The students enjoyed working on the panels, because we don’t get a huge budget for the art room at the elementary level. So, participating in this fundraiser was a special treat because it meant we got to buy new supplies! Plus, painting on the small panels was almost like painting on a real canvas. Each student painted at least one and, if interested, they could help someone else finish his or hers. 

Some students chose to just paint one, while others loved the challenge and painted multiples. In total, we worked on this project for four 45-minute class periods. 

To help with the distribution of the tiles, I made a grid of our inspiration photograph. Each space on the grid was numbered and it correlated with the same number on the back of the pre-drawn canvas panel tile. I then put the tiles into piles of easy, medium and difficult. The sky and road tiles were placed into the easy piles, building tiles with only one window were put into the medium, and all other tiles placed into the difficult pile.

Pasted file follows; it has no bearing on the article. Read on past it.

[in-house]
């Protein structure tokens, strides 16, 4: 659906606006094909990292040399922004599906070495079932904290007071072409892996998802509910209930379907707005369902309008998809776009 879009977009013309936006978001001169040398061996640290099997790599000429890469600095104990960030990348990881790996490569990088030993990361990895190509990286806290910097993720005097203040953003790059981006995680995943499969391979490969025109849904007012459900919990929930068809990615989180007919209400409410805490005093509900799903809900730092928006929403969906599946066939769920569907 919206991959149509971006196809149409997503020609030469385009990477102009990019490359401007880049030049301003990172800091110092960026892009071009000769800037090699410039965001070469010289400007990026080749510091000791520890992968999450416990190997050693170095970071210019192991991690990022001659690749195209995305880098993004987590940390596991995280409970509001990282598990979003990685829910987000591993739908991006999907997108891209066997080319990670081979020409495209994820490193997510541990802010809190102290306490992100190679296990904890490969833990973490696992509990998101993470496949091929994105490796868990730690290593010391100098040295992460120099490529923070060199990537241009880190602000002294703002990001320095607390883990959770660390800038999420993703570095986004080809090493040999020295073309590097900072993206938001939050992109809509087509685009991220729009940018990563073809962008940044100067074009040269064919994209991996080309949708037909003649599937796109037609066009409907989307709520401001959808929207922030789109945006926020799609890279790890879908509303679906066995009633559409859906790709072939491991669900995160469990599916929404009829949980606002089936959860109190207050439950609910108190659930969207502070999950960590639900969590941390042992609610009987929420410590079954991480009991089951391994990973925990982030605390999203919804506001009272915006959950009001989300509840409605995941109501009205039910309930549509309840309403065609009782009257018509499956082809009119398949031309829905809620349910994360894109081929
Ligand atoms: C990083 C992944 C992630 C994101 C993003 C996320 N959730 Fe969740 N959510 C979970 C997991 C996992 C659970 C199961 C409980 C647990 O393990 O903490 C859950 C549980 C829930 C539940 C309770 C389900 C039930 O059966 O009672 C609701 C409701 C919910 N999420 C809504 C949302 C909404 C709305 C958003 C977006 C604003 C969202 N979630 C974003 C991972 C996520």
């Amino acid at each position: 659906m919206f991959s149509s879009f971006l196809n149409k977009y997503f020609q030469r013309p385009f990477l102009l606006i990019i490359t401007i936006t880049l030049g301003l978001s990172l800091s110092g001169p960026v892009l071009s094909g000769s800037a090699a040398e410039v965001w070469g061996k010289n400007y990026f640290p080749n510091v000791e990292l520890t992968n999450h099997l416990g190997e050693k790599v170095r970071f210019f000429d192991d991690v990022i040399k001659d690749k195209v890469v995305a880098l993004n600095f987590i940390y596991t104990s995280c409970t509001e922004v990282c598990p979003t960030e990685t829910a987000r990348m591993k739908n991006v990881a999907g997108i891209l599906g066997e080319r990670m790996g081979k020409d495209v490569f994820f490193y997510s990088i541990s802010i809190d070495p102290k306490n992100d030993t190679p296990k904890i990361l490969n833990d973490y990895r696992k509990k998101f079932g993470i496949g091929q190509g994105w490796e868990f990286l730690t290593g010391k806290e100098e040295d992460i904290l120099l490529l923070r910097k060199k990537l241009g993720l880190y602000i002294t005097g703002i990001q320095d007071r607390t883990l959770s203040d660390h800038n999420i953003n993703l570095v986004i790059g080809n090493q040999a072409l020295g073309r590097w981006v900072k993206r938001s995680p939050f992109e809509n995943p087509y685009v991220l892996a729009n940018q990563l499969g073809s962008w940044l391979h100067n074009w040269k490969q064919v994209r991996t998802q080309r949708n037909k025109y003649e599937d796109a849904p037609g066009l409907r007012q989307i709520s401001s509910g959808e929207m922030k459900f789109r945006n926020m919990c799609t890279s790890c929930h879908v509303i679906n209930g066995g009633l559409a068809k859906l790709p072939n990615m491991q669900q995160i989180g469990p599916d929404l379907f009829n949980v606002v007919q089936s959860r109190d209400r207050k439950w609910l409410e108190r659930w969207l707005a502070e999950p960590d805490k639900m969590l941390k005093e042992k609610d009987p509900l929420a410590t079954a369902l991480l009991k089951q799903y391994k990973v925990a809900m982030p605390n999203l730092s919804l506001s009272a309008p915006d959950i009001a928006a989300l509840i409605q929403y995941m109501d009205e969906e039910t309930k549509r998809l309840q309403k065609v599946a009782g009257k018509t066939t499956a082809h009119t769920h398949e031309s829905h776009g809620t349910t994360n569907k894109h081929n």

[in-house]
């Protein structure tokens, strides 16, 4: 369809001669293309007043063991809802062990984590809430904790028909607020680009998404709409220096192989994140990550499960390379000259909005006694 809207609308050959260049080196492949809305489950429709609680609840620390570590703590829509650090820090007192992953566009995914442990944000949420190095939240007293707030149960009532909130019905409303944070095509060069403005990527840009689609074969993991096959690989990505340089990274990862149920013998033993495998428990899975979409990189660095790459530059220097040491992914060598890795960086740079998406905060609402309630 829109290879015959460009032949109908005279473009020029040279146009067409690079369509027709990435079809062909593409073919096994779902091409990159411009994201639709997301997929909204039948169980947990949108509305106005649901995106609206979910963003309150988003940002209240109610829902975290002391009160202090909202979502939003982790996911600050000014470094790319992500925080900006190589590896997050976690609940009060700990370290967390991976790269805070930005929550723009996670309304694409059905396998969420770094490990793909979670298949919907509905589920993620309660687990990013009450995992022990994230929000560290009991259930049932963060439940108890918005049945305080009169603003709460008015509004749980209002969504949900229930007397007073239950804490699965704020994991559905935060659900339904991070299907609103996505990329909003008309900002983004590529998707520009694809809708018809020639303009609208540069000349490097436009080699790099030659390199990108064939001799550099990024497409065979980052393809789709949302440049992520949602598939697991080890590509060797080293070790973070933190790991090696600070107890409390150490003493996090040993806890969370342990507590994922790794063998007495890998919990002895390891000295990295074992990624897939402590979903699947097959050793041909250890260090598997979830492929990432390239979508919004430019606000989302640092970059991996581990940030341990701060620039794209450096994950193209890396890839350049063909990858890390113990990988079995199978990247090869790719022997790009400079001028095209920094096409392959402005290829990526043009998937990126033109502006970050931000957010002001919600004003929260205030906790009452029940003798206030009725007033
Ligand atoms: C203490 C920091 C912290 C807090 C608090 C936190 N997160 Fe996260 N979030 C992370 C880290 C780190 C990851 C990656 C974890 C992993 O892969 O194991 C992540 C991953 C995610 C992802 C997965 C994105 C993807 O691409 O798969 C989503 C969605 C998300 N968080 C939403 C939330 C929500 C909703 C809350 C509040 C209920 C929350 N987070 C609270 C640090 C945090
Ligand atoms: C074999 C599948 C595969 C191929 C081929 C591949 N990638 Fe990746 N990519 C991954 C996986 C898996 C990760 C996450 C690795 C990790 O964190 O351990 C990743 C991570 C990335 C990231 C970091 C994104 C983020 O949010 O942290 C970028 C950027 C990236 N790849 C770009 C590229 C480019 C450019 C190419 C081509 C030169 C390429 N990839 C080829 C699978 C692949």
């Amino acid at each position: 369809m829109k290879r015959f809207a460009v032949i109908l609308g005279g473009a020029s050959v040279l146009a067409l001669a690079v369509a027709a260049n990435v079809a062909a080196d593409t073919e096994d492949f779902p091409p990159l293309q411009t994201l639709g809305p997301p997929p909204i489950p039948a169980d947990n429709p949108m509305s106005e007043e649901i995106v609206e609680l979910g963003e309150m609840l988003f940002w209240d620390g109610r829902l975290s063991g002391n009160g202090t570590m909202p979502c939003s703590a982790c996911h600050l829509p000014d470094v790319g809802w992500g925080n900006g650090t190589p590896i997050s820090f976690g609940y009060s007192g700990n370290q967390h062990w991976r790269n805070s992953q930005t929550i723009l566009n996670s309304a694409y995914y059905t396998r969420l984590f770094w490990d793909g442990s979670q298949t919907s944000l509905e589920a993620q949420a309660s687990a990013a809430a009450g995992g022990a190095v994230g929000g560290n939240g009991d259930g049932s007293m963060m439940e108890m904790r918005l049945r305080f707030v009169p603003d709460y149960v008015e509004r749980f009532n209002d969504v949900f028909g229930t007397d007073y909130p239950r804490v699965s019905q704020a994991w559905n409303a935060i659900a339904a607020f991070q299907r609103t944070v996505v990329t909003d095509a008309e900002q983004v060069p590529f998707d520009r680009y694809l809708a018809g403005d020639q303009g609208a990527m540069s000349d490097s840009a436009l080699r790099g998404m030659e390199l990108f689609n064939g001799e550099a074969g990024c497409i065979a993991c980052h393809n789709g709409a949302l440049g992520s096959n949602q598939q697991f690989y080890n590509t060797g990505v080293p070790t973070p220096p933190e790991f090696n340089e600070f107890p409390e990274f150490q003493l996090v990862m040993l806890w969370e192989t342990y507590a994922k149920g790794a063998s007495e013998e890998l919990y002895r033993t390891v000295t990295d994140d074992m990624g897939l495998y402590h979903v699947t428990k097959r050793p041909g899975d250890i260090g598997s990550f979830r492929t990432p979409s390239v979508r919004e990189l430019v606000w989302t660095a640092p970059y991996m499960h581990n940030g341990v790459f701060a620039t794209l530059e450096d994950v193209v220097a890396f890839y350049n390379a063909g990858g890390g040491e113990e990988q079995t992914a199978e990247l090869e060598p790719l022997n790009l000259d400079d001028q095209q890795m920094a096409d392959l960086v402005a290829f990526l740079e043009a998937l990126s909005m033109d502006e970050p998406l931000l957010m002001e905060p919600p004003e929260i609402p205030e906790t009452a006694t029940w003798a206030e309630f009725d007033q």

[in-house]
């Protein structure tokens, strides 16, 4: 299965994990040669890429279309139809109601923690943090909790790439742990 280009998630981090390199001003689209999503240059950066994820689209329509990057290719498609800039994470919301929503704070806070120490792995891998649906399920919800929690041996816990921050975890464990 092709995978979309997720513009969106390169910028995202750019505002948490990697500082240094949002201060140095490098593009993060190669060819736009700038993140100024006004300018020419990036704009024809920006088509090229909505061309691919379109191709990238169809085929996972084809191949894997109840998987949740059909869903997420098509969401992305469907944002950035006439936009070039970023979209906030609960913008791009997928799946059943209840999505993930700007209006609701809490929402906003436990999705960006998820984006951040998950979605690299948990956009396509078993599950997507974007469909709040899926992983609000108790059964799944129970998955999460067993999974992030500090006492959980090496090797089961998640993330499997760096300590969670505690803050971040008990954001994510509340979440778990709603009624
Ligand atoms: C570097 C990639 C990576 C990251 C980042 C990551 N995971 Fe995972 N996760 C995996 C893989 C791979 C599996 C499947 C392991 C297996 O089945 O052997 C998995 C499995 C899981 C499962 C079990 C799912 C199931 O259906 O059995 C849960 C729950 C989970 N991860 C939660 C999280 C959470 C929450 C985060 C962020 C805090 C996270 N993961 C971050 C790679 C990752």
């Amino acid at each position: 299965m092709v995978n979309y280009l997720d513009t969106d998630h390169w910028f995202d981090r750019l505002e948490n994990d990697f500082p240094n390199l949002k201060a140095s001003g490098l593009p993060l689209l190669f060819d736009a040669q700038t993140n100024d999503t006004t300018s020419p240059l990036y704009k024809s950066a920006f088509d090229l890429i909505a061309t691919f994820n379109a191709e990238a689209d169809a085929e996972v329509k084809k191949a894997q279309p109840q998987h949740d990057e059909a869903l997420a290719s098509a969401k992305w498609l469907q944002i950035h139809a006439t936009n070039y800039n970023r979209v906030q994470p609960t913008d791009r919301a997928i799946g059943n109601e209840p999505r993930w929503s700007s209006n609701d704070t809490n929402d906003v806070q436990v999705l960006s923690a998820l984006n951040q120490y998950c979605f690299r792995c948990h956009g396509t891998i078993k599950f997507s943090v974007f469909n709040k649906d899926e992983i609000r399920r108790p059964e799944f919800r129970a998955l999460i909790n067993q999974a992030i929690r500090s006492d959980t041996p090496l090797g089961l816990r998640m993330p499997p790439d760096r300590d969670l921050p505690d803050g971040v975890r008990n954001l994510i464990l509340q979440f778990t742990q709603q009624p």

THE ENTIRE PIECE became a huge collaboration among the fifth-grade students. They would work together to help finish someone else’s tile or to add small details. I had groups of kids with consecutive numbers sitting next to each other, working together to make sure their tiles matched. It was an art teacher’s dream!

The mural was nearly finished when Mother Nature gave us an entire week of snow days. So, I took the canvas tiles, paint and paint supplies home with me and ended up finishing the last of the tiles myself. I also did some outlining and adding historically accurate writing to the storefront signs. The tiles were glued onto black foam board. The final piece measured 21″ x 44″.